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Thy aid, O ever faithful, ever kind! Thro' life, through death, attends the virtuous mind; Of angry fate wards from us ev'ry blow, Cures ev'ry ill, and softens ev'ry wo. Whatever good our mortal state desires, What wisdom finds, or innocence inspires ; From nature's bounteous hand whatever flows, Whate'er our Maker's providence bestows, By thee mankind enjoys; by thee repays A grateful tribute of perpetual praise.FITZGERALD

SECTION VIII.

Providence.

Lo! now the ways of heaven's eternal King
To man are open!
Review them and adore ! Hear the loud voice
Of Wisdom sounding in her works !-"Attend,
Ye sons of men! ye children of the dust,
Be wise ! Lo! I was present, when the Sire
Of heav'n pronounc'd his fiat; when his eye
Glanc'd thro' the gulf of darkness, and his hand
Fashion'd the rising universe :- I saw,
O'er the fair lawns, the heaving mountains raise
Their pipe-clad spires; and down the shaggy cliff
]
gave

the rill to murmur. The rough mounds
That bound the madd’ning deep; the storm that roan
Along the desert : the volcano fraught
With burning brinzstone ;-) prescribe their ends.

rule the rushing winds, and, on their wings
Triumphant, walk the tempest.-To my call
Obsequious bellows the red bolt, that tears
The cloud's thin mantle, when the gushing show'r
Descending copious bids the desert bloom."

“I gave to man's dark search superior light,
And clear'd dim reason's misty view, to mark
His pow'rs, as through revolving ages tried,
They rose not to his Maker. Thus prepar'd
To know how distant from his narrow ken
The truths by hear'n reveal'd, my hand display'd
The plan fair op'ning, where each nobler view,
That swells th' expanding heart; each glorious hope,

That points ambition to its goal ; each aim,
That stirs, exalts, and animates desire ;
Pours on the mind's rapt sight a noon-tide ray."

“ Nor less in life employ'd, 'tis mine to raise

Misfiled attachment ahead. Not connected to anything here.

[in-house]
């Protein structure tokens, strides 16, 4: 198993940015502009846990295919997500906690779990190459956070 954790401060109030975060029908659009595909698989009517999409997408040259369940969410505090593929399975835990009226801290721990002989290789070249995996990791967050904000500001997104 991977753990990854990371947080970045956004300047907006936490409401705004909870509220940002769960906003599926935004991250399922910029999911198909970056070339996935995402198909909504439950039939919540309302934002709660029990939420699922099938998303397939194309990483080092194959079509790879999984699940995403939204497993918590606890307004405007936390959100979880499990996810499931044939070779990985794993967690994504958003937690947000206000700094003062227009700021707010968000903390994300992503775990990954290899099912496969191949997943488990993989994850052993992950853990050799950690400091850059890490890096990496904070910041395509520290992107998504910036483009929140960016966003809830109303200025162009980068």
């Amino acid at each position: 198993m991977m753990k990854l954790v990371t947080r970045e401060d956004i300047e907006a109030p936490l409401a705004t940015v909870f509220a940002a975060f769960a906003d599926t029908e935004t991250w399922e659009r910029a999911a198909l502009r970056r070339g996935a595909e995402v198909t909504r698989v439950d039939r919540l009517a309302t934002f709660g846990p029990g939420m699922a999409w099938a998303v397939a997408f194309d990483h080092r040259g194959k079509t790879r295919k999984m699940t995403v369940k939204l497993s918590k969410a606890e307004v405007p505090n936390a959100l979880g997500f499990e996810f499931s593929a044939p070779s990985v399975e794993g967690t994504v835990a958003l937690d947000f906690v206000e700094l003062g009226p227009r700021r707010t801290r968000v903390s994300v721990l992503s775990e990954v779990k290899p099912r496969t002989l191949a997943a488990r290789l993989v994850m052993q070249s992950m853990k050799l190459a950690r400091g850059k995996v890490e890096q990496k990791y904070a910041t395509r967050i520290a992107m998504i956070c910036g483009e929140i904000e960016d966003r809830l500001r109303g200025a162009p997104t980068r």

The desolate of heart; to bend the brow
Of stubborn pride, to bid reluctant ire
Subside ; to tame rude nature to the rein
Of virtue. What tho', screen'd from mortal view,
I walk the deep’ning gloom? What tho' my ways,
Remote from thought's bewilder'd search, are wrapt
In triple darkness ?-Yet I work the springs
Of life, and to the gen'ral good direct
Th' obsequious means to move._0 ye, who toss'd
On life's tumultuous ocean, eye the shore,
Yet far remov'd ; and wish the happy hour,
When slumber on her downy couch shall lull
Your cares to sweet repose ; yet bear awhile,
And I will guide you to the balmy climes
Of rest ; will lay you by the silver stream
Crown'd with elysian bow'rs, where peace extends
Her blooming olive, and the tempest pours
Its killing blast no more.' Thus Wisdom speaks
To man ; thus calls him thro’ the external form
Of nature, thro' Religion's fuller noon,
Thro? life's bewild'ring mazes ; to observe
A PROVIDENCE IN ALL.

OGILVIE.

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Ar the destin'd hour,
By the loud trumpet summon'd to the charge,
See, all the formidable sons of fire,
Eruptions, earthquakes, comets, lightnings, play
Their various engines ; all at once disgorge
Their blazing magazines ; and take by storm
This poor terrestrial citadel of man.
Amazing period ! when each mountain-height
Out-burns Vesuvius; rocks eternal pour
Their melted mass, as rivers once they pour'd;
Stars rush ; and final ruin fiercely drives
Her ploughshare o'er creation !-while aloft,
More than astonishment ! if more can be !
Far other firmament than e'er was seen,

Than e'er was thought by man ! fár other stars !
Stars animate, that govern these of fire ;
Far other sun !-A sun, O how unlike
The babe at Bethlem, How unlike the man
That groan'd on Calvary !-Yet we it is ;
That man of sorrows! O how chang'd! what pomp !
In grandeur terrible, all heav'n descends :
A swift archangel, with his golden wing,
As blots and clouds, that darken and disgrace
The scene divine, sweeps stars and suns aside.
And now, all dross remov'd, heaven's own pure day,
Full on the confines of our ether, flames :
While, (dreadful contrast !) far, how far beneath!
Hell, bursting, belches forth her blazing seas,
And storms sulphureous; her voracious jaws
Expanding wide, and roaring for her prey.

At midnight; when mankind is wrapp'd in peace,